Alex Martinez is a 19-year-old man from Miami, Florida, who is on the autism spectrum. Like just about any young adult, he wanted a job so that he could be a productive member of society and make some money. A local McDonald’s hired him, knowing full well that he had autism. It was his first job, and one he was excited about…and dedicated to.
“I had to take two buses to get to my job,” he said. “I was on time every day and sometimes there even before I had to start.”
But then just a few days into his job, he found out he had been fired. To add insult to injury, the workplace didn’t even tell him directly; they went through his grandmother, instead.
The reason they cited for firing him? His hands got shaky when he was anxious.
Alex is confused and hurt—not just about being fired, but also the way in which the branch went about doing it.
“I did nothing wrong — I was always careful while handling change, my registers always had the right money,” he said, adding, “I don’t like that they didn’t tell me personally. I feel like they weren’t treating me like a normal human being and made me feel like I was inadequate and worthless. I still haven’t gotten paid for the time I worked and they still haven’t told me when I will get paid. I just don’t understand.”
His social worker also tried to contact his supervisor but was unable to; every time she tried, the supervisor was not available and did not answer calls.
Meanwhile, his older sister, Angelica, took to Twitter in outrage, saying that it was a case of discrimination. Her tweet has gotten thousands of comments and retweets.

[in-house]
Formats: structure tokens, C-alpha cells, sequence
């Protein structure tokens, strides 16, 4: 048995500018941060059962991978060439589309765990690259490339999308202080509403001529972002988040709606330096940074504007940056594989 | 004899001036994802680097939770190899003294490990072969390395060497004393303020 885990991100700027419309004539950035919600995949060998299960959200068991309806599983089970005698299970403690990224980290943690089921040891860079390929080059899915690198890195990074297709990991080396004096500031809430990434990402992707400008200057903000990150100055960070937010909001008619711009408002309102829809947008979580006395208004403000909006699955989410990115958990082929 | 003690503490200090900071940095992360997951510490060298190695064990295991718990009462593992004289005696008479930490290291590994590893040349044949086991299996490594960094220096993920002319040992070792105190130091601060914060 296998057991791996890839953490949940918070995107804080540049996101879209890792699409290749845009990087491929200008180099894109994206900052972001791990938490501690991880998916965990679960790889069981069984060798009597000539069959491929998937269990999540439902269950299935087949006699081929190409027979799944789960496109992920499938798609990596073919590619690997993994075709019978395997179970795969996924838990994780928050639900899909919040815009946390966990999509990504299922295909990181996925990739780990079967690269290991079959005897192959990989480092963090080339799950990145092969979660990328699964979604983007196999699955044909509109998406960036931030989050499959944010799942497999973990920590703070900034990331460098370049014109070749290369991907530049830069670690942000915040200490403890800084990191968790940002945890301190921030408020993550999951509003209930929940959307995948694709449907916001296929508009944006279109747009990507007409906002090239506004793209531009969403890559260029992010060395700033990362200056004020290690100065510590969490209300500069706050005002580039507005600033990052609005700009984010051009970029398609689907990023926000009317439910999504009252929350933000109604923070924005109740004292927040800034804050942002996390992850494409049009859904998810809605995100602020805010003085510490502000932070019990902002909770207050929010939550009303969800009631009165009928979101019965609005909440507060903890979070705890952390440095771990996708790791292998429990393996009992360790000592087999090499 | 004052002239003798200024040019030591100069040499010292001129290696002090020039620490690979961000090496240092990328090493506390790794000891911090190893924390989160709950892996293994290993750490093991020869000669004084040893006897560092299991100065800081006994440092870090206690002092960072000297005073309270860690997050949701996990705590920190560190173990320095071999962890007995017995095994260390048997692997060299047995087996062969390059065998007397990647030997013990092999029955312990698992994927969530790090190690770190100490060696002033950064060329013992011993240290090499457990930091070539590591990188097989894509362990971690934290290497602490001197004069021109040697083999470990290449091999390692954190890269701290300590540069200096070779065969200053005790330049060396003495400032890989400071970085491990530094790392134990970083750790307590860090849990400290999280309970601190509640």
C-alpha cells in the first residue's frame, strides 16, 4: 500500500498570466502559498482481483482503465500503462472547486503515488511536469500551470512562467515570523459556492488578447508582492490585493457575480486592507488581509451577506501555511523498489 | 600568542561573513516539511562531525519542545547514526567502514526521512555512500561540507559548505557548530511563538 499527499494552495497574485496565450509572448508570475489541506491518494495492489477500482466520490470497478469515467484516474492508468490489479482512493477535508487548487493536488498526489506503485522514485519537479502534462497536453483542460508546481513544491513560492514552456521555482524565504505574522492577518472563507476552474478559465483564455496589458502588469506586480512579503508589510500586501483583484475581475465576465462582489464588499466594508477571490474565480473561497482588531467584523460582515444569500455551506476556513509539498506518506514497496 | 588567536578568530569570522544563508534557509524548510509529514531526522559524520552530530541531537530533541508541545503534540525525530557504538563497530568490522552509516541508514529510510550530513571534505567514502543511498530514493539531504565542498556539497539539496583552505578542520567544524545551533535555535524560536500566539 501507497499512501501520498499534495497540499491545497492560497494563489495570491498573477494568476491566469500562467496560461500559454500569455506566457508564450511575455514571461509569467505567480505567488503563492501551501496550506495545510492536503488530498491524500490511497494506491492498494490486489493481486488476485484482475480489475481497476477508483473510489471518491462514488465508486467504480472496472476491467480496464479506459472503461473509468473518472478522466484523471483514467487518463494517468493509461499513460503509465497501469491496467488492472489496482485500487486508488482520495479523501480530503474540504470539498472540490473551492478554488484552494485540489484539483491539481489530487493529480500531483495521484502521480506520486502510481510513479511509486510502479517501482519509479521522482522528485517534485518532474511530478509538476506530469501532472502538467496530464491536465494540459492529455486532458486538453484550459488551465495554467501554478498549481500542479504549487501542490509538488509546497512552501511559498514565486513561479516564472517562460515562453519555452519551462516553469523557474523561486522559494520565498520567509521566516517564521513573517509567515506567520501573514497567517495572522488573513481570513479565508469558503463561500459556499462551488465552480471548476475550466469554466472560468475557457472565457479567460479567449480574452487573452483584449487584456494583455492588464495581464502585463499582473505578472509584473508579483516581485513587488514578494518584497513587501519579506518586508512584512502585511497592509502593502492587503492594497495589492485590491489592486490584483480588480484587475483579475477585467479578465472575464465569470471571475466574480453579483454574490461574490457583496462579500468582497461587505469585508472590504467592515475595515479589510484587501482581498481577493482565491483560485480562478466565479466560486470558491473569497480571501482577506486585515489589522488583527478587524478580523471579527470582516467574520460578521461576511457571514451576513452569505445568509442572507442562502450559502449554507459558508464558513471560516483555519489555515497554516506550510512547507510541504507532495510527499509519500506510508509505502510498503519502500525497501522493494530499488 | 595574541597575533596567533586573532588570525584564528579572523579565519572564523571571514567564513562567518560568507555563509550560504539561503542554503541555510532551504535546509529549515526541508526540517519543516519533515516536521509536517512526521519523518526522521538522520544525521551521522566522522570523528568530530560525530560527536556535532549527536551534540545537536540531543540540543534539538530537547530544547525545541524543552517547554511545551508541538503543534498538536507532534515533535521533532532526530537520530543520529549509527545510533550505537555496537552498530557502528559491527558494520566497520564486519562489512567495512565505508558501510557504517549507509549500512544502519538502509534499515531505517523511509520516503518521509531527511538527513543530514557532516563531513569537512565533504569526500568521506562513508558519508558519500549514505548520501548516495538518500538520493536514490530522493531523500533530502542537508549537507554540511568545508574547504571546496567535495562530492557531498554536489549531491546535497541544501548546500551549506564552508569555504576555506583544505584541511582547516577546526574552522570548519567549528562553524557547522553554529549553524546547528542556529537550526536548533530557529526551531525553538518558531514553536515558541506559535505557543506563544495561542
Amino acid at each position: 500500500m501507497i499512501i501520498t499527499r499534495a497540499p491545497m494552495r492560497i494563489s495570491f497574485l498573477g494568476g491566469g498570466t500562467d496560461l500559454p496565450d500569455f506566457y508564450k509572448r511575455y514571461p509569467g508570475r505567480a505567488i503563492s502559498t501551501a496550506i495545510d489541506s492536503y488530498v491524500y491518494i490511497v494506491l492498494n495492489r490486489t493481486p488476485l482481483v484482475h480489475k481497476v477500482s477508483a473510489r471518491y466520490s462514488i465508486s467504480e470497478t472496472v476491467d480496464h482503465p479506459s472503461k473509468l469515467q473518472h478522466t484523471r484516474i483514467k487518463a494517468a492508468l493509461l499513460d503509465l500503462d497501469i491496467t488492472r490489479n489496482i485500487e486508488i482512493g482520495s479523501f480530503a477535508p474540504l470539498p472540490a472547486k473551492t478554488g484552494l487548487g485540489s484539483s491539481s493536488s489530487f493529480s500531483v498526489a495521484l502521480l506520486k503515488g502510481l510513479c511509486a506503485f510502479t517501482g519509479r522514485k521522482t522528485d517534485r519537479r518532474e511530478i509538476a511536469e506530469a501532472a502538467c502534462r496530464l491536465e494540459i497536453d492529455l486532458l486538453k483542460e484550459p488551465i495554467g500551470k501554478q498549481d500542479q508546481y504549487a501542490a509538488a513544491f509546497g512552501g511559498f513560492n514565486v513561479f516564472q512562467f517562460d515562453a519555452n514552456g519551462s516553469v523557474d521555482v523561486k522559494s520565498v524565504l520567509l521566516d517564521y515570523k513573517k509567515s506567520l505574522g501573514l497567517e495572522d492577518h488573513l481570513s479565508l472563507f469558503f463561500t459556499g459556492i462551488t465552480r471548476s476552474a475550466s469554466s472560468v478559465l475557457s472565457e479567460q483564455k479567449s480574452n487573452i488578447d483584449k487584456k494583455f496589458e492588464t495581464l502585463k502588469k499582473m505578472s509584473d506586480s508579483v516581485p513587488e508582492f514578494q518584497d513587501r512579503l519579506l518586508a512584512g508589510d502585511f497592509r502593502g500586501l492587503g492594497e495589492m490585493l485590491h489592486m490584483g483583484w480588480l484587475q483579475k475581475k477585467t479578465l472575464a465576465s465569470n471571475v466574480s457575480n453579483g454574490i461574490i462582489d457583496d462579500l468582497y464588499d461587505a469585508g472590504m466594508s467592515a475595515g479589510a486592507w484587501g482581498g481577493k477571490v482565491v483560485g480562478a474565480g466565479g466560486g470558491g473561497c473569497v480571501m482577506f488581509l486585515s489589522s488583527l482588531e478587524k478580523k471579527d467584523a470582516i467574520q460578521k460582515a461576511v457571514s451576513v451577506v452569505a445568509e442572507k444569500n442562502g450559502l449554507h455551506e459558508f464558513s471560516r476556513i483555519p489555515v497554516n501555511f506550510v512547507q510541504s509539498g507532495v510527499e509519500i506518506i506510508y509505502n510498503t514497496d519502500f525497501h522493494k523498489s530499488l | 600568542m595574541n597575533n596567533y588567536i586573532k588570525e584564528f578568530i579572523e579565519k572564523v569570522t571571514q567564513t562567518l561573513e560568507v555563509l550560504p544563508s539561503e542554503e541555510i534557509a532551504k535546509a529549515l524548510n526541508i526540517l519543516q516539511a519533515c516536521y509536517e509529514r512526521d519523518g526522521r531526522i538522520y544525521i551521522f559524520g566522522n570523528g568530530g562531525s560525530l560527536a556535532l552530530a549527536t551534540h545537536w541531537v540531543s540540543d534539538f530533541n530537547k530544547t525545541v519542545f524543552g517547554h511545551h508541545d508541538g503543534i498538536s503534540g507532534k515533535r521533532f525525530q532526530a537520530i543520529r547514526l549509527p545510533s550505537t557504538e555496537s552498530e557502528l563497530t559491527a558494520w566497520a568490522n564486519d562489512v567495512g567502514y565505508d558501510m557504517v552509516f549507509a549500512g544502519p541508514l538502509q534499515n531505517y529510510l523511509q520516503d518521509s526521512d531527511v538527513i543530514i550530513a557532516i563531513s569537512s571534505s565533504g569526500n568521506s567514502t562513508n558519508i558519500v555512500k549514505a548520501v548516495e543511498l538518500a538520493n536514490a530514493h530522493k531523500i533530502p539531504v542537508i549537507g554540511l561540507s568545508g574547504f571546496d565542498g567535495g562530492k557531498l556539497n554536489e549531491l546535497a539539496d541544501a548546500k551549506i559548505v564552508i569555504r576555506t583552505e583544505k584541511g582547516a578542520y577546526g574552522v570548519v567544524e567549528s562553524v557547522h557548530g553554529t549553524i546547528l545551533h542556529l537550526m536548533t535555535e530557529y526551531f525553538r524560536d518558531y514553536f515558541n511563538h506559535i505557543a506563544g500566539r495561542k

The McDonald’s branch is now facing an anti-discrimination lawsuit over the incident. Its owner, Anthony Greenwood Sr., denies allegations and has released the following statement:
“Treating all people with respect is a top priority in our restaurants. We want everyone who comes to our restaurant to enjoy a positive experience, which includes both employees and customers. We have zero-tolerance for harassment or discrimination of any kind, and we have a long-standing history of hiring and accommodating employees with disabilities. In fact, some of our longest-term and most-valued employees are individuals with disabilities. Over the past few days, we have been looking into this occurrence to fully understand what took place last week. Importantly, we did not terminate Mr. Martinez. Although, to date, Mr. Martinez has been a no-show for his two scheduled shifts this week. We are continuing to look into this matter and ask for your patience while we try to further understand the situation at hand.”Whizzco